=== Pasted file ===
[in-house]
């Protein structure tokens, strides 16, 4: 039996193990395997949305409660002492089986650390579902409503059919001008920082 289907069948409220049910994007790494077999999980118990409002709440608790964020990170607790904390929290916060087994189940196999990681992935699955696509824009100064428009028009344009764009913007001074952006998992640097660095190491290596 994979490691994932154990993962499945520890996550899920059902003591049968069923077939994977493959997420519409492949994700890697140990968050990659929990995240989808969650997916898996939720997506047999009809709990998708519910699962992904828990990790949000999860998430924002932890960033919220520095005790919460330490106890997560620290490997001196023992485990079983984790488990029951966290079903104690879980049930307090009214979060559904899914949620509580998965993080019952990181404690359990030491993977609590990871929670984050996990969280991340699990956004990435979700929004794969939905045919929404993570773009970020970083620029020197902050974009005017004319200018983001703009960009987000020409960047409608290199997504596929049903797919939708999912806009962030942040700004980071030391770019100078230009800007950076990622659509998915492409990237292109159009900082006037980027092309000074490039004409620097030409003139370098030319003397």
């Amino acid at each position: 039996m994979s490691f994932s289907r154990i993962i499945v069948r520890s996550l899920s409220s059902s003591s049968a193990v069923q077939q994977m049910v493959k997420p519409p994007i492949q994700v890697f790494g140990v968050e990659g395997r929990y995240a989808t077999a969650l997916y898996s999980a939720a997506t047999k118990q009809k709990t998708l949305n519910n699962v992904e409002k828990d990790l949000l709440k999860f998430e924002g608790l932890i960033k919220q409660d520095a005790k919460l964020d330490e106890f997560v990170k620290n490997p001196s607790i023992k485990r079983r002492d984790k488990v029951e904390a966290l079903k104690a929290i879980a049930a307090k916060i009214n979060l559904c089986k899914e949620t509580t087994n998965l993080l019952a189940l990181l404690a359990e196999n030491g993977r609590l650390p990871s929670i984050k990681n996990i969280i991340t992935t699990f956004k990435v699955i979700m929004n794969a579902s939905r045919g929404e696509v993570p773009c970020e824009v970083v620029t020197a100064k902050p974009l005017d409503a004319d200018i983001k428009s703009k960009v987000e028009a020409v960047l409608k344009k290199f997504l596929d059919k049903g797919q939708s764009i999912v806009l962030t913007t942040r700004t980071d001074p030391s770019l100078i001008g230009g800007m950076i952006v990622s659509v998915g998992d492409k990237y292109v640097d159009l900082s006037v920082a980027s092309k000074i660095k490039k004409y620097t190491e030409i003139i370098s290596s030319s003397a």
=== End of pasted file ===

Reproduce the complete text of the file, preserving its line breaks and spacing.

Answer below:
[in-house]
């Protein structure tokens, strides 16, 4: 039996193990395997949305409660002492089986650390579902409503059919001008920082 289907069948409220049910994007790494077999999980118990409002709440608790964020990170607790904390929290916060087994189940196999990681992935699955696509824009100064428009028009344009764009913007001074952006998992640097660095190491290596 994979490691994932154990993962499945520890996550899920059902003591049968069923077939994977493959997420519409492949994700890697140990968050990659929990995240989808969650997916898996939720997506047999009809709990998708519910699962992904828990990790949000999860998430924002932890960033919220520095005790919460330490106890997560620290490997001196023992485990079983984790488990029951966290079903104690879980049930307090009214979060559904899914949620509580998965993080019952990181404690359990030491993977609590990871929670984050996990969280991340699990956004990435979700929004794969939905045919929404993570773009970020970083620029020197902050974009005017004319200018983001703009960009987000020409960047409608290199997504596929049903797919939708999912806009962030942040700004980071030391770019100078230009800007950076990622659509998915492409990237292109159009900082006037980027092309000074490039004409620097030409003139370098030319003397």
């Amino acid at each position: 039996m994979s490691f994932s289907r154990i993962i499945v069948r520890s996550l899920s409220s059902s003591s049968a193990v069923q077939q994977m049910v493959k997420p519409p994007i492949q994700v890697f790494g140990v968050e990659g395997r929990y995240a989808t077999a969650l997916y898996s999980a939720a997506t047999k118990q009809k709990t998708l949305n519910n699962v992904e409002k828990d990790l949000l709440k999860f998430e924002g608790l932890i960033k919220q409660d520095a005790k919460l964020d330490e106890f997560v990170k620290n490997p001196s607790i023992k485990r079983r002492d984790k488990v029951e904390a966290l079903k104690a929290i879980a049930a307090k916060i009214n979060l559904c089986k899914e949620t509580t087994n998965l993080l019952a189940l990181l404690a359990e196999n030491g993977r609590l650390p990871s929670i984050k990681n996990i969280i991340t992935t699990f956004k990435v699955i979700m929004n794969a579902s939905r045919g929404e696509v993570p773009c970020e824009v970083v620029t020197a100064k902050p974009l005017d409503a004319d200018i983001k428009s703009k960009v987000e028009a020409v960047l409608k344009k290199f997504l596929d059919k049903g797919q939708s764009i999912v806009l962030t913007t942040r700004t980071d001074p030391s770019l100078i001008g230009g800007m950076i952006v990622s659509v998915g998992d492409k990237y292109v640097d159009l900082s006037v920082a980027s092309k000074i660095k490039k004409y620097t190491e030409i003139i370098s290596s030319s003397a």